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Mol Cancer Ther. 2013 Dec;12(12):2709-21. doi: 10.1158/1535-7163.MCT-13-0626. Epub 2013 Oct 3.

Molecular and biologic analysis of histone deacetylase inhibitors with diverse specificities.

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1
Corresponding Author: Ricky Johnstone, Peter MacCallum Cancer Centre, St Andrews Place, East Melbourne, Victoria 3002, Australia. ricky.johnstone@petermac.org.

Abstract

Histone deacetylase inhibitors (HDACi) are anticancer agents that induce hyperacetylation of histones, resulting in chromatin remodeling and transcriptional changes. In addition, nonhistone proteins, such as the chaperone protein Hsp90, are functionally regulated through hyperacetylation mediated by HDACis. Histone acetylation is thought to be primarily regulated by HDACs 1, 2, and 3, whereas the acetylation of Hsp90 has been proposed to be specifically regulated through HDAC6. We compared the molecular and biologic effects induced by an HDACi with broad HDAC specificity (vorinostat) with agents that predominantly inhibited selected class I HDACs (MRLB-223 and romidepsin). MRLB-223, a potent inhibitor of HDACs 1 and 2, killed tumor cells using the same apoptotic pathways as the HDAC 1, 2, 3, 6, and 8 inhibitor vorinostat. However, vorinostat induced histone hyperacetylation and killed tumor cells more rapidly than MRLB-223 and had greater therapeutic efficacy in vivo. FDCP-1 cells dependent on the Hsp90 client protein Bcr-Abl for survival, were killed by all HDACis tested, concomitant with caspase-dependent degradation of Bcr-Abl. These studies provide evidence that inhibition of HDAC6 and degradation of Bcr-Abl following hyperacetylation of Hsp90 is likely not a major mechanism of action of HDACis as had been previously posited.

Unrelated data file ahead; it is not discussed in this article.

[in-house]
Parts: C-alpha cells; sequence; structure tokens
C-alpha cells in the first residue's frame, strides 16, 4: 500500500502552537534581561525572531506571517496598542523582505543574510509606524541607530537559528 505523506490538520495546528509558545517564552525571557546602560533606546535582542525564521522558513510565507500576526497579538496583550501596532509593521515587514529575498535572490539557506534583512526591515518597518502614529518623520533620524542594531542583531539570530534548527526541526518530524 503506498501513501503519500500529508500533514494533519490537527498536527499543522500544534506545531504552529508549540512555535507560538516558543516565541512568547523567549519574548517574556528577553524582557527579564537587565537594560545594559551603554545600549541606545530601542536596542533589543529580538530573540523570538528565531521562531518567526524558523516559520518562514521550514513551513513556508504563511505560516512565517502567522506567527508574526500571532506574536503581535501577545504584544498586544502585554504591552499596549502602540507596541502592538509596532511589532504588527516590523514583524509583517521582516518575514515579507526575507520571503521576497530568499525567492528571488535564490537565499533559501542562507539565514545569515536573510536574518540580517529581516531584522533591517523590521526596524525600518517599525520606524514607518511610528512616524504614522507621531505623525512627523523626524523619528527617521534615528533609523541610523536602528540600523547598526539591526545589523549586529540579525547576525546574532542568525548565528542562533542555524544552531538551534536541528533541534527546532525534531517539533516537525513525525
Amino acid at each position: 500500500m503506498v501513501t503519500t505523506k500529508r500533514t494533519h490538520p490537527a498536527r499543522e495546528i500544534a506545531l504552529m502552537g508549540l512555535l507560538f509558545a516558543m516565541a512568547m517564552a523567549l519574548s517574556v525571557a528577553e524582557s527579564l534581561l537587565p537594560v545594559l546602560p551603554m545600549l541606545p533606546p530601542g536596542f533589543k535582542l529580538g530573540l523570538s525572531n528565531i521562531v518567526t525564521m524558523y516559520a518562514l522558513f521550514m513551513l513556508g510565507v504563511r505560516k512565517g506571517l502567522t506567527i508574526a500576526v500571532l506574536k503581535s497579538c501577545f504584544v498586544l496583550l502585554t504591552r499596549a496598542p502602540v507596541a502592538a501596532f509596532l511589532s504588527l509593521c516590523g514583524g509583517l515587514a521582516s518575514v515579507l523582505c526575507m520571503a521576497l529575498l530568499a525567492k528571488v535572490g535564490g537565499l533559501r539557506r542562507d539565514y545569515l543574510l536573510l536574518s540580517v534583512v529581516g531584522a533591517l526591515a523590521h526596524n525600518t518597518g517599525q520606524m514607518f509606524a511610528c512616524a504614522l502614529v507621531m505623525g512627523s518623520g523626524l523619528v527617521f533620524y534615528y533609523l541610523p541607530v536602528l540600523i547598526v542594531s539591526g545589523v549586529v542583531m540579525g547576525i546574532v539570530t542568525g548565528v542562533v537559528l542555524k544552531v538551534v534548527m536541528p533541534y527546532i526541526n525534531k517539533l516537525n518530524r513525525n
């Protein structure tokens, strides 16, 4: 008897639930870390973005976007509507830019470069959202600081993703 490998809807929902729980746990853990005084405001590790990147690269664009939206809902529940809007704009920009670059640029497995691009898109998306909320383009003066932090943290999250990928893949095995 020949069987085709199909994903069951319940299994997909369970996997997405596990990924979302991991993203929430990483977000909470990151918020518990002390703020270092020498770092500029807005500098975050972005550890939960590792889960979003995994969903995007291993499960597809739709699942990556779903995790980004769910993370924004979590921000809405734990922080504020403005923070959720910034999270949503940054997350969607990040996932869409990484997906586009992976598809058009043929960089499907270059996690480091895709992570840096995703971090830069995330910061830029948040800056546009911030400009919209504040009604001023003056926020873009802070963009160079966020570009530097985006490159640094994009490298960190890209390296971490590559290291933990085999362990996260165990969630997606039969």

PMID:
24092806
DOI:
10.1158/1535-7163.MCT-13-0626
[Indexed for MEDLINE]
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